[Editor’s Note: This review may contain spoilers]
Director: Akiva Goldsman
Writers: Geoff Johns
Starring: Alan Ritchson, Minka Kelly, Brenton Thwaites, Teagon Croft, Anna Diop and Ryan Potter
As Hank continues waiting in the hospital for Dawn to wake up, he remembers his past. He was always close to his younger brother Don whom always looked up to Hank like he was a hero. A key moment in their past reveals that something happened with Hank’s football coach when they were just kids that changed Don and Hank’s lives forever.
Later, Hank would be a football star in college. But numerous hits led to Hank having a severe concussion. This, in turn, led to Hank and Don to fighting and getting expelled.
Being the loving brother that he is, Don knew getting expelled was the better choice for Hank. Don knew if Hank stayed in school, he would continue playing football despite the concussion. But Don also realized that Hank needed an outlet. Together, they decided to fight crime as Hawk and Dove. Given their backgrounds, they chose to start with pedophiles. Pedophiles would also pose less a threat physically than a football player.
Later, a chance meeting would have Hank meet Dawn and at the same time, Dawn’s mother and Hank’s brother, Don, would be killed.
Due to their loss, Hank and Dawn soon saw their relationship getting closer and closer. Eventually, Dawn found out about Hank’s past as Hawk as well as his past with the football coach. She helps him confront that past.
It was a great episode for learning more about Hank and Dawn, their relationship and their motivations. We get a chance to really meet the characters and find out who they are. Hank has a dark past but has always stayed focused on his sports and his brother. He loves his brother Don, who is not just his brother, but his best friend.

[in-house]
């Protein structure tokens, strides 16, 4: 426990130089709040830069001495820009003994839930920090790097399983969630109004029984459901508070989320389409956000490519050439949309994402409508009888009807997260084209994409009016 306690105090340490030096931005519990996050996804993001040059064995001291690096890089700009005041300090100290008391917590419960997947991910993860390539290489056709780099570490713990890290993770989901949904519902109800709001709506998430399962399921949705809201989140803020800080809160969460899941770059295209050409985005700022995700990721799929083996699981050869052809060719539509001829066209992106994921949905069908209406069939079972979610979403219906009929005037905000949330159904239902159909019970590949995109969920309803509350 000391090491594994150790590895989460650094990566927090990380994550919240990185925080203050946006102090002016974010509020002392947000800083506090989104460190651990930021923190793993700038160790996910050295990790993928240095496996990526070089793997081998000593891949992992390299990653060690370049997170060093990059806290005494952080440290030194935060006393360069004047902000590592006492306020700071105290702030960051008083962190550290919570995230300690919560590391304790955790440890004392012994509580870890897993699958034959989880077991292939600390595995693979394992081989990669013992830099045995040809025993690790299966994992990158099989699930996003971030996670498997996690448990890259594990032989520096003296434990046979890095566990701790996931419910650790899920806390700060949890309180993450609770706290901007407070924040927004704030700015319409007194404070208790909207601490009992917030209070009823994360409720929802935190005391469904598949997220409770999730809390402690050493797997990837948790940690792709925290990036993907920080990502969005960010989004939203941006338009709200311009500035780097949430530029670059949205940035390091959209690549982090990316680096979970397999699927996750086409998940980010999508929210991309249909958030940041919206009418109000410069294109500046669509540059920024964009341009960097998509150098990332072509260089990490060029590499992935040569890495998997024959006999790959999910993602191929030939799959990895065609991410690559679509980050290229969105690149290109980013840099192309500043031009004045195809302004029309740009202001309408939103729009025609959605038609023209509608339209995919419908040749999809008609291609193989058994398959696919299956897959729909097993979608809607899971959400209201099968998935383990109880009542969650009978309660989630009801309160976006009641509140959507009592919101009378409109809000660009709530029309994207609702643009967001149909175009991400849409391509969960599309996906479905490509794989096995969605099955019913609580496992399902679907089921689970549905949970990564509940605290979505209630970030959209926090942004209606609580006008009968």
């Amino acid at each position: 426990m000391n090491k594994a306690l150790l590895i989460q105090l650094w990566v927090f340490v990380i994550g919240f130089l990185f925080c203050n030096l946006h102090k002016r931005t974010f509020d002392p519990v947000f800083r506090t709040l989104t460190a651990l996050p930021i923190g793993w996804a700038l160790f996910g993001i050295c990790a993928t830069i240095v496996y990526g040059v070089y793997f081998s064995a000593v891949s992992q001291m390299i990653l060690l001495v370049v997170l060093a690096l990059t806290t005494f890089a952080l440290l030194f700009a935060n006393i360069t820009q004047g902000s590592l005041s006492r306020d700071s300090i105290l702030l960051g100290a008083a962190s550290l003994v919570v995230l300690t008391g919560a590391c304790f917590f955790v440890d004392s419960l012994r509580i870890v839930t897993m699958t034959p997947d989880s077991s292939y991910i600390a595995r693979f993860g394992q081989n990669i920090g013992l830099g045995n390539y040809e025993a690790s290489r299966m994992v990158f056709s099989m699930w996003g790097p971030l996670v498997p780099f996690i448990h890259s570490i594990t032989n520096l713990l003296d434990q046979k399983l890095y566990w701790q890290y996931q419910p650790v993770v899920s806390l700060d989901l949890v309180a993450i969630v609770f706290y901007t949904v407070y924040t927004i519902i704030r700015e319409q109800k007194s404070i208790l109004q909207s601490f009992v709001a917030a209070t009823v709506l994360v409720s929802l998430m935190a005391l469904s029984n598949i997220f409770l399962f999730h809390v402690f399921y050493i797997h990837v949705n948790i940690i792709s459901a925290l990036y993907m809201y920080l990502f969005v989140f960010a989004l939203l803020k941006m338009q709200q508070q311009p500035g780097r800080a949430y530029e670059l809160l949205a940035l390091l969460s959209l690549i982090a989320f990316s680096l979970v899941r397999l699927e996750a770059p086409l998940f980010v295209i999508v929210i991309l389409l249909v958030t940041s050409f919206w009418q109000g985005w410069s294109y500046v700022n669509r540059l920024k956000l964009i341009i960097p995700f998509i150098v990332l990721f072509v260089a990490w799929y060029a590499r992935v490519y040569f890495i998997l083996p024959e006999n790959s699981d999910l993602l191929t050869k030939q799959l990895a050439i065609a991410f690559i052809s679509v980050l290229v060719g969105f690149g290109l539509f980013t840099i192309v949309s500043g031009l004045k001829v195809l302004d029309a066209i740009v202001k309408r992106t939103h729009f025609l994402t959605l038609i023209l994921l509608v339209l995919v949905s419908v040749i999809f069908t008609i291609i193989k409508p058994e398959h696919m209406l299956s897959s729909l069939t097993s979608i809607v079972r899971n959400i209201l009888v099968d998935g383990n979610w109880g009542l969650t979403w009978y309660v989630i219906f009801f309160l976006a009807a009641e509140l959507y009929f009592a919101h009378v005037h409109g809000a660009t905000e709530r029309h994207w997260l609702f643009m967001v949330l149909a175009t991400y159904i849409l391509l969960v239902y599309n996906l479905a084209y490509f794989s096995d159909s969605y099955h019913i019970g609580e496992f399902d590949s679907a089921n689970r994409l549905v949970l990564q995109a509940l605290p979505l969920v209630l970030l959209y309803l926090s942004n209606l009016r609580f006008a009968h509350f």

Don was a pleasant surprise. I wasn’t sure if they would ever delve into Hank’s brother Don, since they immediately went with Dawn. But leave it to Geoff Johns to make sure we get DC’s rich history and not just what is current in the comics.
I understand the quick turnaround on television scripts and the need to get to the point quickly while giving action, but I have always had a problem with a poorly explained fight scene.
Don and Hank get in a fight with other kids in the library. It’s a fitting locale because that is exactly where Hank would find Don. However, jumping from an argument to a huge fight seemed silly and forced. To make matters worse, when they are about to get expelled, it is due to Hank starting the fight. But legally the man that put his hand on Hank started the fight. If they wanted to show how hot-headed Hank is, then show him start it. Instead he was defending himself. And when the other kids jumped in, it was him continuing to defend himself.
This is another filler episode, but it gives us more of the background to two of the best characters on the show. I look forward to getting back onto the main story, but this was an interesting side story, nonetheless.